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Book Review

Cannibalism Conquered John G. Paton & Alexander MacKay; published 2010 by Crimond House Publications and available from John Ritchie Ltd; 130 pages; price £7.99.(9780954992248)

This book combines the inspiring stories of two intrepid missionaries.

The first part concentrates on Alexander MacKay (1849-1890) and is subtitled "The hero of Uganda". His zeal can be clearly seen in the words he penned in his diary: "My heart burns for the deliverance of Africa".

Alexander MacKay did not draw back in his desire to reach Africa. On his twenty-fifth birthday he wrote, "Twenty-five years old on this day. ‘Bless the Lord, O my soul,’ for all his goodness. Man is immortal till his work is done. Use me in Thy service alone, blessed Saviour". Alexander eventually reached Africa and came face to face with Mtesa, the powerful king of Uganda. Part of his complex capital forms the front cover of the book. The king made a profession of faith, but this proved to be false and he later engaged in human sacrifice which greatly grieved the godly missionary.

It is interesting to note that, near the end of Alexander’s life, Robert Moffat met him and asked what was the chief qualification for a missionary in Africa, to which MacKay replied, "Patience, patience, patience". Alexander MacKay exemplified this in his own life and is described as "a bold, honourable, Christian gentleman".

The second section of Cannibalism Conquered focuses on the life of John G Paton (1824-1907) and his work among the cannibals of the New Hebrides in the South Pacific.

John faced fierce opposition, being in constant danger and often threatened with death. Despite it all, the power of the gospel prevailed and the devoted missionary had the joy of seeing many people "forsake their detestable and cruel practices" and remember their Lord in the Breaking of Bread.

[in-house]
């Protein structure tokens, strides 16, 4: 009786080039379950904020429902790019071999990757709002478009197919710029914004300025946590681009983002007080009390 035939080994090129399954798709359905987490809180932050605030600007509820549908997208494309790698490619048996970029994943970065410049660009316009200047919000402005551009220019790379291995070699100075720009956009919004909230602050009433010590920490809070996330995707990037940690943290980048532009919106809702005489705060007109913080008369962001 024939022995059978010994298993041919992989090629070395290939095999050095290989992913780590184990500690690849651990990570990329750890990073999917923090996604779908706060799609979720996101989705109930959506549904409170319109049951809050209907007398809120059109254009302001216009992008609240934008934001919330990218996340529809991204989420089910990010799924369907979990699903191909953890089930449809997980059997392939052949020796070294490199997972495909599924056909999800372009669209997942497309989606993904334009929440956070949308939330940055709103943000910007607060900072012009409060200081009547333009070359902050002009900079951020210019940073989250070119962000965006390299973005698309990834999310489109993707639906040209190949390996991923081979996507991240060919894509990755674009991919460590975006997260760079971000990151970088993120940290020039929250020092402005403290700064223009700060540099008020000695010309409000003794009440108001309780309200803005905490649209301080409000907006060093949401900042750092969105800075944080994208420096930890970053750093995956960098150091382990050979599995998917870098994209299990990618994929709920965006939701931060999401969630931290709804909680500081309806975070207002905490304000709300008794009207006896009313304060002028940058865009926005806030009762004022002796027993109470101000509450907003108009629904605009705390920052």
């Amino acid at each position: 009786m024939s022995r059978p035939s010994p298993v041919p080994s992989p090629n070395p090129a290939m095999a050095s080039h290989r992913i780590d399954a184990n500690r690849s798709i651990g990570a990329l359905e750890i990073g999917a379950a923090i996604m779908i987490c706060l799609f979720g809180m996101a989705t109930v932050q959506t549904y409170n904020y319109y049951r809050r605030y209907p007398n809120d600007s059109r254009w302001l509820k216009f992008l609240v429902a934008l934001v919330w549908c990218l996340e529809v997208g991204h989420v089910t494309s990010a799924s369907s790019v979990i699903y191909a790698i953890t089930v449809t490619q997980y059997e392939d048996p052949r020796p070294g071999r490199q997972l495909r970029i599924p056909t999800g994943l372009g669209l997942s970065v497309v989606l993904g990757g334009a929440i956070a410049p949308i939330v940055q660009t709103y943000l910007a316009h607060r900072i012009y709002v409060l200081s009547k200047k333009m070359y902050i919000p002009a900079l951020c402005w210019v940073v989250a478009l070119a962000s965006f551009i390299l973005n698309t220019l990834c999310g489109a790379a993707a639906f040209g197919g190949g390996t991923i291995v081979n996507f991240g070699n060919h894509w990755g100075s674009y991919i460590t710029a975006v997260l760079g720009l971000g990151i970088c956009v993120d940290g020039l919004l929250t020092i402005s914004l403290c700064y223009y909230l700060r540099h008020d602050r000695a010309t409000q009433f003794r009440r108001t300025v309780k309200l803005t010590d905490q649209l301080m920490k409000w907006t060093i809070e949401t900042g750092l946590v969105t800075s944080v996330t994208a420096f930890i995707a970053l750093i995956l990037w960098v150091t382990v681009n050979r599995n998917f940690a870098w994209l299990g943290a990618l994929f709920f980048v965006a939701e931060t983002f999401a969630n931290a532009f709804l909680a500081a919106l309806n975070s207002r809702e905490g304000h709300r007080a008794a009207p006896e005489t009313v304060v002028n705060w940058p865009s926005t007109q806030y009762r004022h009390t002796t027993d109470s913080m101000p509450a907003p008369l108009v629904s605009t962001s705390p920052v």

The inclusion of relevant photographs throughout the book helps transport the reader back in time to these pioneering days of missionary endeavour.


Genesis in the light of the New Testament by F W Grant; published by Crimond House Publications and available from John Ritchie Ltd; 175 pages; price £8.99. (9780954992231)

Frederick William Grant is best known for The Numerical Bible, still much used by many believers. Grant died in 1902 (aged 68 years, not 86 years as the Publishers suggest), leaving other valuable works, among them Genesis in the light of the New Testament, one of his books with which the reviewer had not been familiar. Its reissue as a paperback is to be welcomed. It is not a commentary but is a series of chapters dealing with creation and the six principal characters of Genesis.

The author’s purpose in dealing with creation is not to expound the events of the seven days set out in Genesis 1 and 2. His first ten pages deal with the application of the historical record of creation to the believer’s experience from the first moment when the entrance of the Word brought light. His next chapter looks at the dealings of God in the dispensations from before the Flood until God "puts the seal of His perfect delight upon the whole new creation".

The chapters dealing with Adam, Noah, Abraham, Isaac, Jacob, and Joseph are also dealt with from the same two standpoints – an individual and a dispensational application. Most readers will find the individual applications pertinent as persecution and distress, crookedness and deceit, "the dark and the shameful" are traced in the changing circumstances of the great patriarch. In each dispensational application, Grant identifies features in the life of the patriarch. He stresses Isaac’s sonship, at which point he notes that certain popular commentaries in his day were "infected with" doctrine that does not own Christ’s eternal sonship. He also comments on Isaac’s "devoted self-surrender" falling short of the reality of the experience of One who "looked and there was none to help".

Genesis in the light of the New Testament is commended to a mature readership. The early chapters may be slightly less accessible to those younger in the faith, who nonetheless would benefit from its pages.



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